Google Glass bone conduction technology referenced in FCC filing
As if Google Glass wasn’t already cool enough, today we’re finding out that it feature bone conduction technology. The glasses recently made an appearance at the FCC, and the filing for the project mentions “integral vibrating element that provides audio to the user via contact with the user’s head.” Of course, Google recently filed a patent for glasses that feature the tech, so it seems that bone conduction will definitely be a part of Project Glass.
Some of you will already know what bone conduction is, since it isn’t exactly a new technology. Essentially, the glasses will send vibrations through bones near the ear. This means that users can hear audio with the glasses on, without the need for headphones. The added benefit here is that users will be able to hear the audio Google Glass is putting out while still hearing whats going on in their surroundings – something that’s a lot more difficult or even impossible when you’re wearing headphones.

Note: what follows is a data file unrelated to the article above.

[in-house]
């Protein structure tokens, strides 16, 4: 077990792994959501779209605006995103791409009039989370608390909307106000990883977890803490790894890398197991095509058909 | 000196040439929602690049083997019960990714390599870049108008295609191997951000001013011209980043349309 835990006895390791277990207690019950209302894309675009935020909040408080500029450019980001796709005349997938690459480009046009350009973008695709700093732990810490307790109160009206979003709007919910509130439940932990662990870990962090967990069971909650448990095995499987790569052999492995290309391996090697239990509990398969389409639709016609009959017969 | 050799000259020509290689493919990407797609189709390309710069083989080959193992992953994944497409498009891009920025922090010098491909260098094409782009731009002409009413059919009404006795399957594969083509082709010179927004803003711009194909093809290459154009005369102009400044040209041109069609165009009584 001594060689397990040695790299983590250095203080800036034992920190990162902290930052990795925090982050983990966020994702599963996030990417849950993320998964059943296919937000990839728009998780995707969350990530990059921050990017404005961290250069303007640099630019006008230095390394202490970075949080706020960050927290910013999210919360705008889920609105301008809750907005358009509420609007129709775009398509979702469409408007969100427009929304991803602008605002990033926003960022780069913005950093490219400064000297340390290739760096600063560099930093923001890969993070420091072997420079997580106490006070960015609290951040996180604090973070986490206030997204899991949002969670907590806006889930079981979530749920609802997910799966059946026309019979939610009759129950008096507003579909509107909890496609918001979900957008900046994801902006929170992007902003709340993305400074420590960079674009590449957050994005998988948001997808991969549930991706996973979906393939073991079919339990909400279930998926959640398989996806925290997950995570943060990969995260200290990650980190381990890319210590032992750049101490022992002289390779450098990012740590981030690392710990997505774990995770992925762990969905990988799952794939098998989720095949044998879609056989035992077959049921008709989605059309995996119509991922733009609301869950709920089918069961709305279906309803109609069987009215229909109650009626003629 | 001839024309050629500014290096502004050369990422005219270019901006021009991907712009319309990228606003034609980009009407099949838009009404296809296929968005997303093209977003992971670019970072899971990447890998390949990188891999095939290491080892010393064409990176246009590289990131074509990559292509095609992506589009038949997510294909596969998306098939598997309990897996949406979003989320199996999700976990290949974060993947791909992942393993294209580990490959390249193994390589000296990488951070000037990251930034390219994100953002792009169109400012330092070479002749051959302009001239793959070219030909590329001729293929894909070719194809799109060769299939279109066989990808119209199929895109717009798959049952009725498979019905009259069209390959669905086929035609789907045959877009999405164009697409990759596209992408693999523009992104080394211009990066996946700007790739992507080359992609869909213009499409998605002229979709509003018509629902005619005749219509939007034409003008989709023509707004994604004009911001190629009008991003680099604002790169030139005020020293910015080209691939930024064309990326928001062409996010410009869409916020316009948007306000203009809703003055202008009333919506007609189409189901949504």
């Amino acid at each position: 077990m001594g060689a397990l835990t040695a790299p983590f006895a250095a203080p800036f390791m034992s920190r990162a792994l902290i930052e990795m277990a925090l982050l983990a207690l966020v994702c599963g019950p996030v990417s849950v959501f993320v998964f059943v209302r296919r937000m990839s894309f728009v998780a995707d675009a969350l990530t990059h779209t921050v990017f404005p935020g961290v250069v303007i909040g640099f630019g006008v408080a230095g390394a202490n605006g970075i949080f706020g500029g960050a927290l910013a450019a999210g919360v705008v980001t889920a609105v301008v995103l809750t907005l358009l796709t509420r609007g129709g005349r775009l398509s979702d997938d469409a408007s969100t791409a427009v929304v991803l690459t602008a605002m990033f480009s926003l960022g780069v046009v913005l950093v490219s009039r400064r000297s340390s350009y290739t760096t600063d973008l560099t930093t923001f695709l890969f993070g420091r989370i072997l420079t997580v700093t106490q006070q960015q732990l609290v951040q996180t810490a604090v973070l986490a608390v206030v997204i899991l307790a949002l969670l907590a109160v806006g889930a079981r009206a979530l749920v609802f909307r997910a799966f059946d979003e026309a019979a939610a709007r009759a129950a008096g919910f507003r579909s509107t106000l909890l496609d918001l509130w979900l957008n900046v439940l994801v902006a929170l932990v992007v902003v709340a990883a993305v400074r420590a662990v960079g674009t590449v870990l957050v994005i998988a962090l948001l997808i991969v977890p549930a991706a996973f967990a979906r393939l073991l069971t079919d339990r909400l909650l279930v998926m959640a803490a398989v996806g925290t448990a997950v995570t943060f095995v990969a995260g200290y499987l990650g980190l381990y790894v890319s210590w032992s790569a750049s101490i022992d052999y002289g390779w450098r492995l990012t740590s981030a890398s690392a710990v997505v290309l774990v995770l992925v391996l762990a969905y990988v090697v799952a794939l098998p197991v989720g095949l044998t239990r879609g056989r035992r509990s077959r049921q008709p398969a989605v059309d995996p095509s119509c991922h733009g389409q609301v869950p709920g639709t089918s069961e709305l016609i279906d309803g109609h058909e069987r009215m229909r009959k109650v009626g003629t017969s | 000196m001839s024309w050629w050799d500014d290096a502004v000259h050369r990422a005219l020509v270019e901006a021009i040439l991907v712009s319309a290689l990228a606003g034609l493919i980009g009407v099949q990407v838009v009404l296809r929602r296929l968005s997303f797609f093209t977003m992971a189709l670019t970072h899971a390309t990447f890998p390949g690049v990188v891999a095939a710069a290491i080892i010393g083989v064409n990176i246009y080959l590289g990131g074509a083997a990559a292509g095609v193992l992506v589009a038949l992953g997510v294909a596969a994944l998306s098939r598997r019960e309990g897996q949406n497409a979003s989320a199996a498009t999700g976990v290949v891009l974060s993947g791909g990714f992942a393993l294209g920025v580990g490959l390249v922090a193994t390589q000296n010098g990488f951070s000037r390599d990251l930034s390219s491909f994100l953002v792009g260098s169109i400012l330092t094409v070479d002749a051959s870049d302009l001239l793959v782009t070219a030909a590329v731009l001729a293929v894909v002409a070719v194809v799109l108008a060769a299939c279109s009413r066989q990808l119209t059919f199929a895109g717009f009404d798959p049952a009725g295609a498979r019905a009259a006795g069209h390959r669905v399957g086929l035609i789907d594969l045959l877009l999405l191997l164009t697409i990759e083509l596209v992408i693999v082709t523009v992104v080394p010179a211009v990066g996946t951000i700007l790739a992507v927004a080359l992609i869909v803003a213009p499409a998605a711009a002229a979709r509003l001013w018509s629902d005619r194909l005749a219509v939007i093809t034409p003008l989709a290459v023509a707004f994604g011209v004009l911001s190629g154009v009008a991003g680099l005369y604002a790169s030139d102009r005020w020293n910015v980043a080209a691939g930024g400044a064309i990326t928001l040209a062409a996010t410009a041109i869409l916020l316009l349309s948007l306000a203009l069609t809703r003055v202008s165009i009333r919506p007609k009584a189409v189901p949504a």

Having bone conduction tech along for the ride should do something to allay the concerns of those who think Google Glass could potentially be unsafe. After all, having a little screen in front of your eye could prove to be quite the distraction. At least with bone conduction technology, users would still be able to hear what’s happening around them.
Bone conduction technology isn’t new, but it isn’t very popular either, so perhaps we’ll see it popping up more in other devices after being included in Google Glass. Google recently held developer hackathon events for Google Glass, but don’t expect to hear any news from them. Hopefully we’ll be finding out more about Google Glass soon, so stay tuned.